Up until a few minutes to four on Sunday afternoon, I was having a perfect sports weekend. Michigan beat Duke in basketball. The Hawks beat the Knicks on Friday night and then put forward a credible showing in Dallas on Saturday night. Barca thrashed Valencia 4-0 to position themselves for a massive vengeance game against stumbling Real Madrid this weekend. Even the Thrashers managed to win a game.
Then, with his team trailing by four and a little more than three minutes remaining, Mike Smith elected to punt on 4th and 5 from his own 35. I looked at Der Wife and said "this game is over. We are never getting the ball back." Sure enough, the Saints got two first downs on three plays, then got a final first down to finish the game off. Let's count all the ways that this was a bad decision:
1. The Falcons' passing game had been playing well all game, averaging 9.5 yards per pass attempt. The odds were better than 50/50 that Atlanta would get a first down.
2. The Saints' pass defense is horrendous.
3. The Saints' offense is excellent and had scored on six of nine possessions at that point. Thus, the odds were significantly less than 50/50 that the Falcons would ever see the ball again if they punted.
4. The Falcons hadn't stopped the immortal Pierre Thomas all day.
5. Even if everything went perfectly, the Falcons would get the ball back in roughly the same spot without their two timeouts and with about two minutes remaining.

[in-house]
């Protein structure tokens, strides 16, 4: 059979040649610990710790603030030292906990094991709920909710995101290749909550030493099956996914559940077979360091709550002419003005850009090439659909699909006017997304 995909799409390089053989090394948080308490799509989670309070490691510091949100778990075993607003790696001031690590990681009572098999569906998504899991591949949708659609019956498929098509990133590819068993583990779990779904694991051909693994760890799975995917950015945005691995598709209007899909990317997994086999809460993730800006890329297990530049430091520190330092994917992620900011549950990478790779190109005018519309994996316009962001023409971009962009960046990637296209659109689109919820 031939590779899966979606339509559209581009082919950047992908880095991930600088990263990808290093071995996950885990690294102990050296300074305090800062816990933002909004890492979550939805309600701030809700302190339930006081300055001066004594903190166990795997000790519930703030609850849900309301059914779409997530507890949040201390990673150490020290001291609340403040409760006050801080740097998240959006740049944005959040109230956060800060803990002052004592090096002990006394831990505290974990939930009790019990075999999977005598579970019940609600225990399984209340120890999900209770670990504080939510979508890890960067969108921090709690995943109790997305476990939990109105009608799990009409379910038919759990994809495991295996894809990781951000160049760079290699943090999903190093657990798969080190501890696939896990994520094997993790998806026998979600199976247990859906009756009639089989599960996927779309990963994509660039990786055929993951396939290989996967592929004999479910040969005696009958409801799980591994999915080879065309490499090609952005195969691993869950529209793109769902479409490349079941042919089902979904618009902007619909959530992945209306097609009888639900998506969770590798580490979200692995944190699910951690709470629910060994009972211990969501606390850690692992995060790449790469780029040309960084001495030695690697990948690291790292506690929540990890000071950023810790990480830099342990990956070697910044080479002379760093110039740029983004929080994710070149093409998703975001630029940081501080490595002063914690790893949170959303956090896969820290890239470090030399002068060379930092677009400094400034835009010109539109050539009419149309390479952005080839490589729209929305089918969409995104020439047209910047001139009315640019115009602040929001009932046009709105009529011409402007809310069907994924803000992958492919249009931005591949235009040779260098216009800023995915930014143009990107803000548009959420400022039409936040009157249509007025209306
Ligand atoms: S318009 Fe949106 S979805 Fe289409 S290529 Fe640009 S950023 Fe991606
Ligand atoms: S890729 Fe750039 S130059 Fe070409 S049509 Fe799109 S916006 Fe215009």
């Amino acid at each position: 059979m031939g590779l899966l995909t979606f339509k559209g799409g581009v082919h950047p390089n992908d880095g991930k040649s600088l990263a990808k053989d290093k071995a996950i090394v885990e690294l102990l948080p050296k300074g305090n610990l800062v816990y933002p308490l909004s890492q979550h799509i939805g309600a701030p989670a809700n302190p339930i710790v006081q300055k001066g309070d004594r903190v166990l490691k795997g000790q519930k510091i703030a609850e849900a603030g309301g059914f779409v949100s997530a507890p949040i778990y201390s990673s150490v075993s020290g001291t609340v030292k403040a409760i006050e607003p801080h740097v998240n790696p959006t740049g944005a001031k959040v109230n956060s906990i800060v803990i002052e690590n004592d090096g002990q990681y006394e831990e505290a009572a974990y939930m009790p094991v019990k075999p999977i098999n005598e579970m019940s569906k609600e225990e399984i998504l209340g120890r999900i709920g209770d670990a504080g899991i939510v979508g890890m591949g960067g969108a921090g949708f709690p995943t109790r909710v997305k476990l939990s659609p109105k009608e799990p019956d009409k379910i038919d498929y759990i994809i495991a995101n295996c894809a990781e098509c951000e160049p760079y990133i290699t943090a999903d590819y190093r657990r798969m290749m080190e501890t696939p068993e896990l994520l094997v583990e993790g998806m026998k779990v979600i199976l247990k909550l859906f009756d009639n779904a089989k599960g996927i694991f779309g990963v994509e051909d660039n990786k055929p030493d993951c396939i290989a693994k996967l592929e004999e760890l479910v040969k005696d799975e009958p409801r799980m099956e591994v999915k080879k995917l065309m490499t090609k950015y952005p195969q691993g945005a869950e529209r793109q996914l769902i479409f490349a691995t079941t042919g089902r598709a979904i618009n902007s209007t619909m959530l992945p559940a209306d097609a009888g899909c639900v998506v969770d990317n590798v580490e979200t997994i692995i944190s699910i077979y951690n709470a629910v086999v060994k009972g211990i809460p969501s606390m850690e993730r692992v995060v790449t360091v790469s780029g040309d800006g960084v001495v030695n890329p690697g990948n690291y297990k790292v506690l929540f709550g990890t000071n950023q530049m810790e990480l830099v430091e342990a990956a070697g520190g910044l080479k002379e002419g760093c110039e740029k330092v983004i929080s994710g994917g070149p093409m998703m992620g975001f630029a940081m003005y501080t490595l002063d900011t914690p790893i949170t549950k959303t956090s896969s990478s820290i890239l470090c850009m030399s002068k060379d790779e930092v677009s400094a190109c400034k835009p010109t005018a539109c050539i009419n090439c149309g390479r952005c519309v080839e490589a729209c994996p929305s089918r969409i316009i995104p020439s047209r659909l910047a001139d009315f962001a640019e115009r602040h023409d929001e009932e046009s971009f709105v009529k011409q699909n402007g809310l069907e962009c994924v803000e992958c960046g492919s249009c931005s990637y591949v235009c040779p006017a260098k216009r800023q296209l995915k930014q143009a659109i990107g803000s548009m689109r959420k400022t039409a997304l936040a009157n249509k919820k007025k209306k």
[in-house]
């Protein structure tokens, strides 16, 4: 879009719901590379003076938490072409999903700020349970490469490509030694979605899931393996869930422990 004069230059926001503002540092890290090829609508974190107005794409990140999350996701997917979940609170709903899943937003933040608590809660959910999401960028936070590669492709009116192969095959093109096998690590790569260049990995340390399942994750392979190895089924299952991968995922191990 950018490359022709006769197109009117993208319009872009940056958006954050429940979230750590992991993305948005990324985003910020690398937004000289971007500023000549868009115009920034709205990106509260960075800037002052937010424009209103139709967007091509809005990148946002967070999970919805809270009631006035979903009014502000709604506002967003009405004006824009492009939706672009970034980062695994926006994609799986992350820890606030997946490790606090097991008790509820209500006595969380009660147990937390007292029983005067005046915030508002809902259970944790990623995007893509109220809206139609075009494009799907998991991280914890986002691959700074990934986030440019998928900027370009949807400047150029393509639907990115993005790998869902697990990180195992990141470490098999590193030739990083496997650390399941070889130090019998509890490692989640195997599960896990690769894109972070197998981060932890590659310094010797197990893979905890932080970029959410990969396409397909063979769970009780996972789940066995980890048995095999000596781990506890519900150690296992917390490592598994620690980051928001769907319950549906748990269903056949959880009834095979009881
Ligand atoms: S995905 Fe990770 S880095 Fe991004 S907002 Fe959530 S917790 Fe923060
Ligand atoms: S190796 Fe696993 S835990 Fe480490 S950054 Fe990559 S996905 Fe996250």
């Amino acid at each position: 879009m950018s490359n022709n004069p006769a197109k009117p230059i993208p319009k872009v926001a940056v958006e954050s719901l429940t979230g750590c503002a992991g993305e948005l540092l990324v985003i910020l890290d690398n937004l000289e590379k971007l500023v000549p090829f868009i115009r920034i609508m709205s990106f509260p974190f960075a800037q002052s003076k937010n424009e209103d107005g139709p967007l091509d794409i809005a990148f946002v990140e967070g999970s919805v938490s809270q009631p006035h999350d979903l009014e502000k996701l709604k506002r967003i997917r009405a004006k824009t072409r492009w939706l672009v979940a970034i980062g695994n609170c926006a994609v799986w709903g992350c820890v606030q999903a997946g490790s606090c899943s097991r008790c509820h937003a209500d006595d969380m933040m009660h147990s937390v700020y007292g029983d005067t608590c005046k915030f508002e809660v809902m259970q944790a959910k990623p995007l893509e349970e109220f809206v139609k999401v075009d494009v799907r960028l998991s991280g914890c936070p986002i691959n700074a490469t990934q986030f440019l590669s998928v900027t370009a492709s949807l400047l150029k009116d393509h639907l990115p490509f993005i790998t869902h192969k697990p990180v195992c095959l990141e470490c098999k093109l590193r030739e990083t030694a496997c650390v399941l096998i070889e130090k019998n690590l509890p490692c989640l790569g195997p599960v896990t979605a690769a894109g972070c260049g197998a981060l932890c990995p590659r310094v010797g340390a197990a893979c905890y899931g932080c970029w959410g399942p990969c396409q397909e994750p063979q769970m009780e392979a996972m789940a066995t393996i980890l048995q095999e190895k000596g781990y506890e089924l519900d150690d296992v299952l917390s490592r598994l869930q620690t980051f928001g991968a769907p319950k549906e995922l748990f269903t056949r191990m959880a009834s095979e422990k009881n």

Now, for the standard caveat that Mike Smith has done a great job this year. If you would have told me before the year that I would be bitching about a call at the end of a close game that left the Falcons at 8-5, I would have told future Michael to quit his moping and recognize that the season has been a massive success. We often tend to overrate late game strategic decisions when evaluating coaches, so I'm not saying that Smith isn't a good coach or hasn't done a great job this year. That said, he made a big blunder yesterday and it might be the difference between the team making the playoffs or staying home in January.
My other beef with the way the Falcons approached the game was that they ran the ball way too much. It was evident fairly early that the run wasn't working especially well (although I'll acknowledge that the fact that I missed the Falcons' first drive on which Michael Turner gained 35 yards on his first two carries colors my judgment here). It was also evident that Matt Ryan and Roddy White could have a field day against the Saints' secondary. Mike Mularkey needed to take a step back and forget the fact that Matt Ryan is a rookie. He needed to recognize that Ryan is playing like an upper echelon NFL quarterback and give him the chances to win the game on downs other than second and third and long.
Speaking of Ryan, I'm a stuck record, so I'll just say this again: he's excellent. I'm not sure if my favorite play yesterday was the one on which he stepped up in the pocket and found Roddy White to convert on third and 21 or the scramble that gave the Falcons their last lead of the game. G-d help the rest of the division if Ryan follows a normal trajectory for quarterback development.